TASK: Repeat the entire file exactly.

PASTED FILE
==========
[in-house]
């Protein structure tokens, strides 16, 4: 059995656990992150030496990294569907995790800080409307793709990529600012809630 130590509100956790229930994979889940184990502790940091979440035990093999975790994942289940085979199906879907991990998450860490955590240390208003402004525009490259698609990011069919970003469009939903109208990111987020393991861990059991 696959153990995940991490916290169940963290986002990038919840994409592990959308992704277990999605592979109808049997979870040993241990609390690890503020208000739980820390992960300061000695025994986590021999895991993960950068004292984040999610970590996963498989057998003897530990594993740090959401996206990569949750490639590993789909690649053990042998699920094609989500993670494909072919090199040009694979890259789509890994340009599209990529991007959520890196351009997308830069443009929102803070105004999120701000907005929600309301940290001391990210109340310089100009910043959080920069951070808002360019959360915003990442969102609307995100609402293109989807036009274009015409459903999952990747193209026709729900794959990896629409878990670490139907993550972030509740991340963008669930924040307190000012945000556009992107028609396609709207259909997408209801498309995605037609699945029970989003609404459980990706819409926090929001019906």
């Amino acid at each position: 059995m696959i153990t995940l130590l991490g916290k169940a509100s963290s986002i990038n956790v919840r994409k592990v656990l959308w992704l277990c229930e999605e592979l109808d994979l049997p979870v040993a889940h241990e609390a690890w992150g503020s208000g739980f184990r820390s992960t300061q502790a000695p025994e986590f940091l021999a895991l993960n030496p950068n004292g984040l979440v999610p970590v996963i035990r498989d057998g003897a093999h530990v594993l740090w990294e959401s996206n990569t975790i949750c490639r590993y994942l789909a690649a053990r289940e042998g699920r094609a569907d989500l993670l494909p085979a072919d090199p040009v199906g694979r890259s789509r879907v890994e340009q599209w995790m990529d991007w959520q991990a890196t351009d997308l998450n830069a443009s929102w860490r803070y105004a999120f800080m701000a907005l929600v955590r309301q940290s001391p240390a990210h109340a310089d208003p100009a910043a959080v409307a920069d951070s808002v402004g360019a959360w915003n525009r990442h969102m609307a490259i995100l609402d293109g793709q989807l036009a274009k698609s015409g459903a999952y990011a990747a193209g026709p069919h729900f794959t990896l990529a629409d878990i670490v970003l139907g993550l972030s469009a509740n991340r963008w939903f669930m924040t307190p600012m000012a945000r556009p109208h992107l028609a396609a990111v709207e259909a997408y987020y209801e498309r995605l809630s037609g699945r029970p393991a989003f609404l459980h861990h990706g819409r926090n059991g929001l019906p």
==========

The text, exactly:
[in-house]
């Protein structure tokens, strides 16, 4: 059995656990992150030496990294569907995790800080409307793709990529600012809630 130590509100956790229930994979889940184990502790940091979440035990093999975790994942289940085979199906879907991990998450860490955590240390208003402004525009490259698609990011069919970003469009939903109208990111987020393991861990059991 696959153990995940991490916290169940963290986002990038919840994409592990959308992704277990999605592979109808049997979870040993241990609390690890503020208000739980820390992960300061000695025994986590021999895991993960950068004292984040999610970590996963498989057998003897530990594993740090959401996206990569949750490639590993789909690649053990042998699920094609989500993670494909072919090199040009694979890259789509890994340009599209990529991007959520890196351009997308830069443009929102803070105004999120701000907005929600309301940290001391990210109340310089100009910043959080920069951070808002360019959360915003990442969102609307995100609402293109989807036009274009015409459903999952990747193209026709729900794959990896629409878990670490139907993550972030509740991340963008669930924040307190000012945000556009992107028609396609709207259909997408209801498309995605037609699945029970989003609404459980990706819409926090929001019906």
């Amino acid at each position: 059995m696959i153990t995940l130590l991490g916290k169940a509100s963290s986002i990038n956790v919840r994409k592990v656990l959308w992704l277990c229930e999605e592979l109808d994979l049997p979870v040993a889940h241990e609390a690890w992150g503020s208000g739980f184990r820390s992960t300061q502790a000695p025994e986590f940091l021999a895991l993960n030496p950068n004292g984040l979440v999610p970590v996963i035990r498989d057998g003897a093999h530990v594993l740090w990294e959401s996206n990569t975790i949750c490639r590993y994942l789909a690649a053990r289940e042998g699920r094609a569907d989500l993670l494909p085979a072919d090199p040009v199906g694979r890259s789509r879907v890994e340009q599209w995790m990529d991007w959520q991990a890196t351009d997308l998450n830069a443009s929102w860490r803070y105004a999120f800080m701000a907005l929600v955590r309301q940290s001391p240390a990210h109340a310089d208003p100009a910043a959080v409307a920069d951070s808002v402004g360019a959360w915003n525009r990442h969102m609307a490259i995100l609402d293109g793709q989807l036009a274009k698609s015409g459903a999952y990011a990747a193209g026709p069919h729900f794959t990896l990529a629409d878990i670490v970003l139907g993550l972030s469009a509740n991340r963008w939903f669930m924040t307190p600012m000012a945000r556009p109208h992107l028609a396609a990111v709207e259909a997408y987020y209801e498309r995605l809630s037609g699945r029970p393991a989003f609404l459980h861990h990706g819409r926090n059991g929001l019906p």